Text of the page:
A housing project being built in Lower Post, British Columbia, has the potential to draw First Nation members back to the community, says Daylu Dena Council Chief Harlan Schilling.
“This is an opportunity for families to move back to our community,” he said in an Aug. 27 interview following the project announcement.
The project will see 16 new homes built in two separate, secure wings of the development. Six units will be women’s transitional housing for women and children in need of a safe home with the other 10 units providing supportive housing for people experiencing or at risk of homelessness.
The project is being funded with $5.1 million through the B.C. government’s Women’s Transitional Housing Fund and $6 million through the Supportive Housing Fund. It comes after many years of work through a partnership between the DDC and BC Housing.
“There’s many different moving parts,” Schilling said.
Also involved is the North West Company, which owns the land that is located in the middle of the DDC reserve and has provided a 30-year lease at a rate of $1 per year with a renewal clause included.
“Shortage of affordable housing in Indigenous communities is a problem we see across Canada,” Mike Beaulieu, vice-president of Canadian store operations for the North West Company said. “We are excited to be able to contribute the land that will enable construction of 16 new homes and look forward to seeing the positive outcomes this project will have on the community.”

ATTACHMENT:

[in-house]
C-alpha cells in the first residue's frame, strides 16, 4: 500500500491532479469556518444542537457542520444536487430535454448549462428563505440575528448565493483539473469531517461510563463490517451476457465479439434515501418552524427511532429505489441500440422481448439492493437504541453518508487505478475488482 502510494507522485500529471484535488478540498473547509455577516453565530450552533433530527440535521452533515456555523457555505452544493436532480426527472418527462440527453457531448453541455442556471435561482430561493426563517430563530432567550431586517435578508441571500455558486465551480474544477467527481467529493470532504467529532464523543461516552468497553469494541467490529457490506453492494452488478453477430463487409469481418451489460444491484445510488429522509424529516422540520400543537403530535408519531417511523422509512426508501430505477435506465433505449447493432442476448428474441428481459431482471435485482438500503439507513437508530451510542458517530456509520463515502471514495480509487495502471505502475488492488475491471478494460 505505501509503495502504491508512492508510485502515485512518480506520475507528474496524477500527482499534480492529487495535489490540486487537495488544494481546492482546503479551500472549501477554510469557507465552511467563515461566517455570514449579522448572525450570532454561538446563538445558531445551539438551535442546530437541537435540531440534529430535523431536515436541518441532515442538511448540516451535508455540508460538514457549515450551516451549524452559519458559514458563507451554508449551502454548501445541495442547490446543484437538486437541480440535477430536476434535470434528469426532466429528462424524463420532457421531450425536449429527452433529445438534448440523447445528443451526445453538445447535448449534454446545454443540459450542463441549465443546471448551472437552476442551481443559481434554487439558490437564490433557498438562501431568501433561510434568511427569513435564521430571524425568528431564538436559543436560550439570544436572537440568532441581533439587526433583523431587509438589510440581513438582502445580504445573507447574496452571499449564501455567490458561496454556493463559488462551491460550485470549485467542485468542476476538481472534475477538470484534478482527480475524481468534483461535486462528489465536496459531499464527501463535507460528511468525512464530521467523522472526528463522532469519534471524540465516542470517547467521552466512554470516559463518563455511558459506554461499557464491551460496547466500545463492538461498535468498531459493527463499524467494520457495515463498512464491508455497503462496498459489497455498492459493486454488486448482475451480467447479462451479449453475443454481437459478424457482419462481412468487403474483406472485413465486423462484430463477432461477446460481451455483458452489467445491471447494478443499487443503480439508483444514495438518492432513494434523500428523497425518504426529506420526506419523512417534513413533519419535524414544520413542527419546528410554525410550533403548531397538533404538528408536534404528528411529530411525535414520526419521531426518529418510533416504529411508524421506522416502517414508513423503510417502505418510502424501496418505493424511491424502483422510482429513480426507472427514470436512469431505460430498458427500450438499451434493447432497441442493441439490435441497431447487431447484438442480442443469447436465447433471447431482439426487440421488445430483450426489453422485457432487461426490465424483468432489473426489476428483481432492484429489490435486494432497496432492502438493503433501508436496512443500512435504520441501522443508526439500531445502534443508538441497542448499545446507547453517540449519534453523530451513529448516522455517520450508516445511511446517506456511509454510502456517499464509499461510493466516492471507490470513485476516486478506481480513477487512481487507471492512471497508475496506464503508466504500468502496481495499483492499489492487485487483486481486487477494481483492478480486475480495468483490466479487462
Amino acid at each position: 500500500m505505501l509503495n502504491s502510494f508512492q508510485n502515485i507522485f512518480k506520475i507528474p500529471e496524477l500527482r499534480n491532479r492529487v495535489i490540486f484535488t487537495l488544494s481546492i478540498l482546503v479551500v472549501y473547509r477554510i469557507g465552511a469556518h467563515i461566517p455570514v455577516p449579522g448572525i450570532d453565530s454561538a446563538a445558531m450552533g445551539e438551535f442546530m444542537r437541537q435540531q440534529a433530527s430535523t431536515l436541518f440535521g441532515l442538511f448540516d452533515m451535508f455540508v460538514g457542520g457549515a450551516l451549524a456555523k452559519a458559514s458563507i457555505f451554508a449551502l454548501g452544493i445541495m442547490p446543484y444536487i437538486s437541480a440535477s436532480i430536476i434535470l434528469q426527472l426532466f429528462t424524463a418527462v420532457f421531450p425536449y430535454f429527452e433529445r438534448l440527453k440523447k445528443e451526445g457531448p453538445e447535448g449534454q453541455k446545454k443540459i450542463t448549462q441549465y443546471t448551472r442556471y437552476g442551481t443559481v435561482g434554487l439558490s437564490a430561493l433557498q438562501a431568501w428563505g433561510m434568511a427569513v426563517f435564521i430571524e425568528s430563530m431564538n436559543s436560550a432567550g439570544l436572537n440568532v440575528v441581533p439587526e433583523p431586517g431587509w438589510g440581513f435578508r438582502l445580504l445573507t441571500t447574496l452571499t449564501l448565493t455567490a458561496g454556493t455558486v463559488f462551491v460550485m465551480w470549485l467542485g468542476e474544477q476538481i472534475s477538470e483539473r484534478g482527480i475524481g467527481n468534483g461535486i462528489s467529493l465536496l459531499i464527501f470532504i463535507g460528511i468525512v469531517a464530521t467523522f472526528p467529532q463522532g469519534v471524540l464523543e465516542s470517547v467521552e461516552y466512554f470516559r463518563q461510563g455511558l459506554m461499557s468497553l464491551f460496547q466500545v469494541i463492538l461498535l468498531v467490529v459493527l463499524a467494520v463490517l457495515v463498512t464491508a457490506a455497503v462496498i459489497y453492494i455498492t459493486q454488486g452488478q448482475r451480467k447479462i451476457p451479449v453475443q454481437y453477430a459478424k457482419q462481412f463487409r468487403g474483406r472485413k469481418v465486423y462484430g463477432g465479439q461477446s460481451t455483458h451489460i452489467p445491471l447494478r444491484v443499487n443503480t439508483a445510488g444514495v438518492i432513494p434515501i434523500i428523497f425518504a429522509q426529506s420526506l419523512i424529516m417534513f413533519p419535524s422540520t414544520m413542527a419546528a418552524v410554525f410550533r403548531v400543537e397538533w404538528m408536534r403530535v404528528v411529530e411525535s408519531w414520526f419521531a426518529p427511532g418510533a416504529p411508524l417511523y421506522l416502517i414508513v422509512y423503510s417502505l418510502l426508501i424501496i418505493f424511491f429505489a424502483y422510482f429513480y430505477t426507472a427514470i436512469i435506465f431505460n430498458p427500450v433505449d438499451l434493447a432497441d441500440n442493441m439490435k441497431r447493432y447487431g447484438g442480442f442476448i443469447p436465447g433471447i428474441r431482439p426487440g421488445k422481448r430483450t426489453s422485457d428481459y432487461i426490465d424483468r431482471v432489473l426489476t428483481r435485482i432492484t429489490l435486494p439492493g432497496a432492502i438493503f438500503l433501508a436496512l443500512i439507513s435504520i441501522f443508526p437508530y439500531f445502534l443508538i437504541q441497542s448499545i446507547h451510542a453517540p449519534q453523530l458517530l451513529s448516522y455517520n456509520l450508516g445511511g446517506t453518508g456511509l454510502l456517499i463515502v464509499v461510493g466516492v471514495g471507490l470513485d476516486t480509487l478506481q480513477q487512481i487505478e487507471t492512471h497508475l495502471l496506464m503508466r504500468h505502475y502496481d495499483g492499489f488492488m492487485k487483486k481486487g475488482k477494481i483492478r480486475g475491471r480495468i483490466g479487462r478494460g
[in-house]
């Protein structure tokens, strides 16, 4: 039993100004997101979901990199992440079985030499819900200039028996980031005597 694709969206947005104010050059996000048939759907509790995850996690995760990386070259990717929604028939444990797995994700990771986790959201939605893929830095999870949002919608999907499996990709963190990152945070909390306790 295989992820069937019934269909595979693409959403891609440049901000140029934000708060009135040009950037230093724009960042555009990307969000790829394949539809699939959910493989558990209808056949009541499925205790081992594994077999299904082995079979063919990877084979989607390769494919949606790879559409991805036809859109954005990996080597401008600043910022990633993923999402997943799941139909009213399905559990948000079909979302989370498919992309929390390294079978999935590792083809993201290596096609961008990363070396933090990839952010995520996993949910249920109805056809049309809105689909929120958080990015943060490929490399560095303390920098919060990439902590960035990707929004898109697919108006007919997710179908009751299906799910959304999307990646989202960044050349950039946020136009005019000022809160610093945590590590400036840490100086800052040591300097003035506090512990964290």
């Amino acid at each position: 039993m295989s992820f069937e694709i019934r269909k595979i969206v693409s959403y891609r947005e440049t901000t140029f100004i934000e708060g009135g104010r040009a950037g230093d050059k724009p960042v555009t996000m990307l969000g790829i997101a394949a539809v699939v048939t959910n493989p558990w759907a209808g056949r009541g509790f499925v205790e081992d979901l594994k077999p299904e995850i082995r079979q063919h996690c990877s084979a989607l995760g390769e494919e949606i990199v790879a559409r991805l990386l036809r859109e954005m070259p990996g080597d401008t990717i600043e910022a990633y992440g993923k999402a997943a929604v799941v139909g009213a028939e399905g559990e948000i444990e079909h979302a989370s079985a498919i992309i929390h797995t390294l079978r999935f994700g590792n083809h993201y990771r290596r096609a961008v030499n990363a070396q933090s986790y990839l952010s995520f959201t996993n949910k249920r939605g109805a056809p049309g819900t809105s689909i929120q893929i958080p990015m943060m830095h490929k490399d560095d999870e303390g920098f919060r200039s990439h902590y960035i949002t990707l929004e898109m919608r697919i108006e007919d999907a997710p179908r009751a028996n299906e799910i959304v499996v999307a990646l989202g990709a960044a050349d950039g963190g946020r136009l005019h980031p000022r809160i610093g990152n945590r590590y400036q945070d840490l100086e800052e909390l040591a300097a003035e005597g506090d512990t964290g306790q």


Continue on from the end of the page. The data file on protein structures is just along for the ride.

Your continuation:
While BC Housing is building the project, the Lower Post First Nation Housing Society will be responsible for managing the building and providing residents with daily supports including meals, wellness support and referrals to health services. Residents will have access to teaching from Elders and programming for physical, mental, emotional and spiritual well-being with at least two staffers to be on-site at all times.
Each unit is set to include a private washroom and mini kitchen. Shared amenities will include a laundry room, commercial kitchen and a dining lounge area. The building will also feature a medical room to provide on-site care for residents.
Schilling noted many First Nation members leave the community, with a number moving to Watson Lake, due to a lack of housing. This project, he said, will provide an opportunity for members to stay or return to the community.
Doug Donaldson, MLA for Stikine, B.C. stated in the announcement: “Housing is the foundation on which people build their lives, and everyone deserves a safe and secure place to call home. This new housing will provide an opportunity for Daylu Dena members living elsewhere to move back to their community and connect with their friends, family and culture.”
Construction began two weeks ago and is expected to wrap up in September 2021.
Schilling stated a “big thank-you” to the community including those who served on previous councils, noting the work to plan for the project has been many years in the making.
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